In 1959, the current queen of the Netherlands, then Princess Beatrix, came to New York for the 350th anniversary of Hudson’s arrival, and celebrated with a ticker tape parade.

“The world then was a different world,” Dutch Ambassador Renée Jones-Bos said. “Now there are far more countries. You have to work harder as a country to show what you can do and raise your profile.”

(Image: Castello Plan of the tip of Manhattan)

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September 8, 2009

Rem Koolhaas condenses the country a bit further

Filed under: Architecture by Branko Collin @ 8:15 am

With 16 million people occupying a mere 14,526 square kilometres, the Netherlands is considered a densely populated country. For world-famous architect Rem Koolhaas that isn’t dense enough though. He imagined what the country would look like if the Dutch population density was that of Manhattan (shown here) or Los Angeles.

Strange maps doesn’t seem to mention where they got these images.

(Link tip: Tom Schuring. Image edited by me.)

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March 19, 2009

Keukenhof flower exhibition turns 60

Filed under: Art,Nature,Shows by Branko Collin @ 11:07 am

The Keukenhof flower exhibition, what Wikipedia calls “the world’s largest flower garden,” turns 60 this year. Last Wednesday Queen Beatrix opened this sixtieth edition, according to Blik op Nieuws (Dutch), which is themed ‘USA, New Amsterdam – New York, 400’ in honour of the claiming of the region by Henry Hudson in 1609, followed 15 years later by the foundation of New Amsterdam, which is now called New York.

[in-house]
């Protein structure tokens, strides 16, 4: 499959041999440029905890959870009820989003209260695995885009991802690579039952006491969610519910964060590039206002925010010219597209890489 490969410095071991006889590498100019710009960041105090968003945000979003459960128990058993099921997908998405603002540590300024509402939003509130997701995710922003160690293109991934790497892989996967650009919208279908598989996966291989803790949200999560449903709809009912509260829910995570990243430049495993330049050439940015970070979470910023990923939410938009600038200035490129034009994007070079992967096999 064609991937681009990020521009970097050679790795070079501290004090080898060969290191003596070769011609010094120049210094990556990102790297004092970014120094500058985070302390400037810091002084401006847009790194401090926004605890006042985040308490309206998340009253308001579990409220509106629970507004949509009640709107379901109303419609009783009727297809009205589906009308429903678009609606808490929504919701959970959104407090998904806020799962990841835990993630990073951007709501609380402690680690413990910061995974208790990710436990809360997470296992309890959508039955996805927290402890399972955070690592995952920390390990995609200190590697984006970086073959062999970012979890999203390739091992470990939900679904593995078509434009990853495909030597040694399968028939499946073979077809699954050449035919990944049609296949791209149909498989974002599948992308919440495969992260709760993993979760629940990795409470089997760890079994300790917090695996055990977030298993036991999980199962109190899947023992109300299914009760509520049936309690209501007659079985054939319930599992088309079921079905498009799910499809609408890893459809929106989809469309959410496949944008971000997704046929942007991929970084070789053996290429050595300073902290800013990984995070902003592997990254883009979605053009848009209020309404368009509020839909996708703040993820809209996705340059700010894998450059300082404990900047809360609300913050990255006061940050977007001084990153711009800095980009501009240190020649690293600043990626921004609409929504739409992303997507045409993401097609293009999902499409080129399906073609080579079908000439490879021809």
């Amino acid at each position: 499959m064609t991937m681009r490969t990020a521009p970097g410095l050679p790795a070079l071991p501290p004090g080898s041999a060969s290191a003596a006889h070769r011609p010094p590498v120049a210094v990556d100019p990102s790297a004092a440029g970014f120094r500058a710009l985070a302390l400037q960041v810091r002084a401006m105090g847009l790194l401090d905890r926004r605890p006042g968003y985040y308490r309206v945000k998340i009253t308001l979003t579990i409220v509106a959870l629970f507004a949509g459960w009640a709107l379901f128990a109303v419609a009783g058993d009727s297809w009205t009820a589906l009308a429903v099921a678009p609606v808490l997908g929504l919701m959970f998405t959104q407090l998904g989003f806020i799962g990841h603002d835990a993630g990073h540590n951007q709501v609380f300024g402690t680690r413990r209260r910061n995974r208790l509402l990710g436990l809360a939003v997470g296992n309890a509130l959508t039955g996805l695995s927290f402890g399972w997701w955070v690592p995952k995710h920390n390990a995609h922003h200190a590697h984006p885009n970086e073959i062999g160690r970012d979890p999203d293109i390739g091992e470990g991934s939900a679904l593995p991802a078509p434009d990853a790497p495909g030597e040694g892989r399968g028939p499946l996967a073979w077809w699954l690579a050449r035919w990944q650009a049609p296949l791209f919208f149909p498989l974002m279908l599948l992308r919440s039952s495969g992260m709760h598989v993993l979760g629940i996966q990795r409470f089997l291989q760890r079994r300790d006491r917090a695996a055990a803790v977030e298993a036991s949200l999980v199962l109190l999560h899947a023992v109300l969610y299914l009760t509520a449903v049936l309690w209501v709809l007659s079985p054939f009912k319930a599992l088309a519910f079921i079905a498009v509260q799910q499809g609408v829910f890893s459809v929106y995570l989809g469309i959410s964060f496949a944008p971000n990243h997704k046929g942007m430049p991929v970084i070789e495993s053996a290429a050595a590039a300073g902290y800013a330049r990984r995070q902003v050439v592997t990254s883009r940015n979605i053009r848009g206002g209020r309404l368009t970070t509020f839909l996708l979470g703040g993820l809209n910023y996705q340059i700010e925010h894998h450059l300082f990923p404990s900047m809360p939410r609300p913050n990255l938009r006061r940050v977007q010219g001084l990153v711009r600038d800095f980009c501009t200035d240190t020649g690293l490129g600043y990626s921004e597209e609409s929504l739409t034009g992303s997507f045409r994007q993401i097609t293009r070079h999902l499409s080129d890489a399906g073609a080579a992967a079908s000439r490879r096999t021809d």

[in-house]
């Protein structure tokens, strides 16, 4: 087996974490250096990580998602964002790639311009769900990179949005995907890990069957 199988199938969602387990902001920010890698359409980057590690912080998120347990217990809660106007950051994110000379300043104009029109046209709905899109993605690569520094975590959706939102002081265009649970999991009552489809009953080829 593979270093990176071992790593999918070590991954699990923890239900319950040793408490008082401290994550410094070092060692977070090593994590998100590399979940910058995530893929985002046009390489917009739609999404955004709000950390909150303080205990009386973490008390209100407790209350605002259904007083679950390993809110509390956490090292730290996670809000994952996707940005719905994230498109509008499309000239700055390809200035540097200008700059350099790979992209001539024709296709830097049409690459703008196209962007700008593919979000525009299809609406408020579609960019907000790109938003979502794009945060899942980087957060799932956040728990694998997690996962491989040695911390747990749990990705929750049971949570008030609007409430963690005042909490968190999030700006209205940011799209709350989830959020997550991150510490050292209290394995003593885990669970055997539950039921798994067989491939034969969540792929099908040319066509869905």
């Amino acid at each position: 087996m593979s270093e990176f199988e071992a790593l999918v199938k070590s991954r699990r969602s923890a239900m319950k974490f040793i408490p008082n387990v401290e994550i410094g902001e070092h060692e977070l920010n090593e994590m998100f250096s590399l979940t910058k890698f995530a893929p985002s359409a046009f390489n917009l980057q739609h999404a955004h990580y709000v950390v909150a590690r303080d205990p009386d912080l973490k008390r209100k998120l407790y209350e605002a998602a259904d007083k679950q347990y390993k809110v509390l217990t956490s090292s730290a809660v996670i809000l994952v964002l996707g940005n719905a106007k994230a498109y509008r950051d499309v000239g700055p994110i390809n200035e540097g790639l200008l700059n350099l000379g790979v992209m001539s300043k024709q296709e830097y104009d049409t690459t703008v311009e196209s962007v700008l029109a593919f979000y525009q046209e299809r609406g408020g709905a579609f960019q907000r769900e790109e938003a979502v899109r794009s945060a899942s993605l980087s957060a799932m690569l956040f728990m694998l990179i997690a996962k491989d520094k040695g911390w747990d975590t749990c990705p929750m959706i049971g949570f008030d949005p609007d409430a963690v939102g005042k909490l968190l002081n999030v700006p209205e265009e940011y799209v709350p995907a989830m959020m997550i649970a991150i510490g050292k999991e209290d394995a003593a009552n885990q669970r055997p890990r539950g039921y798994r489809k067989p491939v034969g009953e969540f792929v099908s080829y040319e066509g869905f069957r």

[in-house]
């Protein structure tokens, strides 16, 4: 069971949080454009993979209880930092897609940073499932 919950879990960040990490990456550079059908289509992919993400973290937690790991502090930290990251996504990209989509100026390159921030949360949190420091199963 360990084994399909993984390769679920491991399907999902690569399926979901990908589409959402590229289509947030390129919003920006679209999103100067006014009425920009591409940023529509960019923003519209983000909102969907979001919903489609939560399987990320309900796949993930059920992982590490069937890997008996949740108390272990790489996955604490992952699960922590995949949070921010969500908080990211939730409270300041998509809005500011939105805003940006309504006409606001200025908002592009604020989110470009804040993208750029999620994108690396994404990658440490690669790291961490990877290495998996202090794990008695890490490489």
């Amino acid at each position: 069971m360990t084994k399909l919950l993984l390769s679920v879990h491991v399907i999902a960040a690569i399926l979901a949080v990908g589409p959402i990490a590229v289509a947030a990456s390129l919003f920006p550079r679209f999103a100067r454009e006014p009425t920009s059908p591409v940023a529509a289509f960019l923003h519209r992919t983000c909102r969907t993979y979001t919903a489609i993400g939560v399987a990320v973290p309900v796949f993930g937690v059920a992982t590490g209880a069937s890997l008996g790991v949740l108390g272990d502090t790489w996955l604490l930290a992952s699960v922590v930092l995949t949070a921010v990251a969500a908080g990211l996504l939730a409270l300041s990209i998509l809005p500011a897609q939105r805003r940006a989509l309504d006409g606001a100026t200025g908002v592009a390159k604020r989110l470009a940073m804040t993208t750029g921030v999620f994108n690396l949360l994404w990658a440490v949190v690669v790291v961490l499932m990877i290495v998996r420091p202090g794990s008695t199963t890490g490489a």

Part of the exhibition is a giant flowerbed depicting the Statue of Liberty, which is not in bloom yet.

Photo by Nguyen Dai, some rights reserved.

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February 13, 2009

Anouk in New York: Jerusalem

Filed under: Music by Branko Collin @ 9:03 am

Here’s one to help you slide into the weekend with outward poise and heart aflutter. A girl from The Hague called Anouk shot this home video with two of her buddies while in what appears to be a hotel room in New York.

Tip ‘o the hat to Olaf for this find. Originally from Anouk’s website, but that one lacks all the Youtube niceties.

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January 29, 2009

Put your tulips next to mine in New York

Filed under: Architecture,General,History by Orangemaster @ 12:13 pm


You may have heard yesterday that New York City is celebrating is 400th anniversary and Amsterdam’s Mayor Job Cohen was there to give a speech. You may also have heard about the gift the Dutch are going to build in the form of a pavilion called New Amsterdam Plein & Pavilion, designed by Ben van Berkel. It will be built in Battery Park, the Southern most point of Manhattan and “be shaped like a flower or a windmill, depending on your perspective.”

“Pioneers from Amsterdam settled into the Manhattan area and planted the seeds of democracy, entrepreneurial spirit, freedom of expression and freedom of religion in what we now know as New York, the unofficial capital of the world,” Mayor Cohen of Amsterdam said. “Amsterdam and New York share a commitment to quality of life. Amsterdam and New York share the same DNA.”

It doesn’t matter at all that Henry Hudson was an English explorer who just happened to be on a Dutch vessel trying to find a passage to Asia. Location, location, location.